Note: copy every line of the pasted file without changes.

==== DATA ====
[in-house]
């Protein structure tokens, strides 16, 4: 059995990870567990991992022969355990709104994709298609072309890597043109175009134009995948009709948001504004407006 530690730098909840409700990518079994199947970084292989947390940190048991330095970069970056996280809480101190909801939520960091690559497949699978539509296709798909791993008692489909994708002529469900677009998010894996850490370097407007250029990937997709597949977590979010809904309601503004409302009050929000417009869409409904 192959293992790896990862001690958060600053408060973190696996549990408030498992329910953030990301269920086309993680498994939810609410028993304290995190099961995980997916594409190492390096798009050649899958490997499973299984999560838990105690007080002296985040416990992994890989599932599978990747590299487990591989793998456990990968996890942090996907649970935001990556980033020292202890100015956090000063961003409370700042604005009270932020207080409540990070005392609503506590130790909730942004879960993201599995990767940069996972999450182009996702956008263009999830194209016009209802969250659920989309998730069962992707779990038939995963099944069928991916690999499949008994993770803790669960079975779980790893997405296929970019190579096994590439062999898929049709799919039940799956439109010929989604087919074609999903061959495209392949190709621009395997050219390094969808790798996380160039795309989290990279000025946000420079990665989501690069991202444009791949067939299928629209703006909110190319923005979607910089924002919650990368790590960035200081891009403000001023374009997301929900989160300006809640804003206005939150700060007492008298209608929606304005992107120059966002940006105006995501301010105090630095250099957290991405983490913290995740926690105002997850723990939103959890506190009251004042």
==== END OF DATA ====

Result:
[in-house]
């Protein structure tokens, strides 16, 4: 059995990870567990991992022969355990709104994709298609072309890597043109175009134009995948009709948001504004407006 530690730098909840409700990518079994199947970084292989947390940190048991330095970069970056996280809480101190909801939520960091690559497949699978539509296709798909791993008692489909994708002529469900677009998010894996850490370097407007250029990937997709597949977590979010809904309601503004409302009050929000417009869409409904 192959293992790896990862001690958060600053408060973190696996549990408030498992329910953030990301269920086309993680498994939810609410028993304290995190099961995980997916594409190492390096798009050649899958490997499973299984999560838990105690007080002296985040416990992994890989599932599978990747590299487990591989793998456990990968996890942090996907649970935001990556980033020292202890100015956090000063961003409370700042604005009270932020207080409540990070005392609503506590130790909730942004879960993201599995990767940069996972999450182009996702956008263009999830194209016009209802969250659920989309998730069962992707779990038939995963099944069928991916690999499949008994993770803790669960079975779980790893997405296929970019190579096994590439062999898929049709799919039940799956439109010929989604087919074609999903061959495209392949190709621009395997050219390094969808790798996380160039795309989290990279000025946000420079990665989501690069991202444009791949067939299928629209703006909110190319923005979607910089924002919650990368790590960035200081891009403000001023374009997301929900989160300006809640804003206005939150700060007492008298209608929606304005992107120059966002940006105006995501301010105090630095250099957290991405983490913290995740926690105002997850723990939103959890506190009251004042």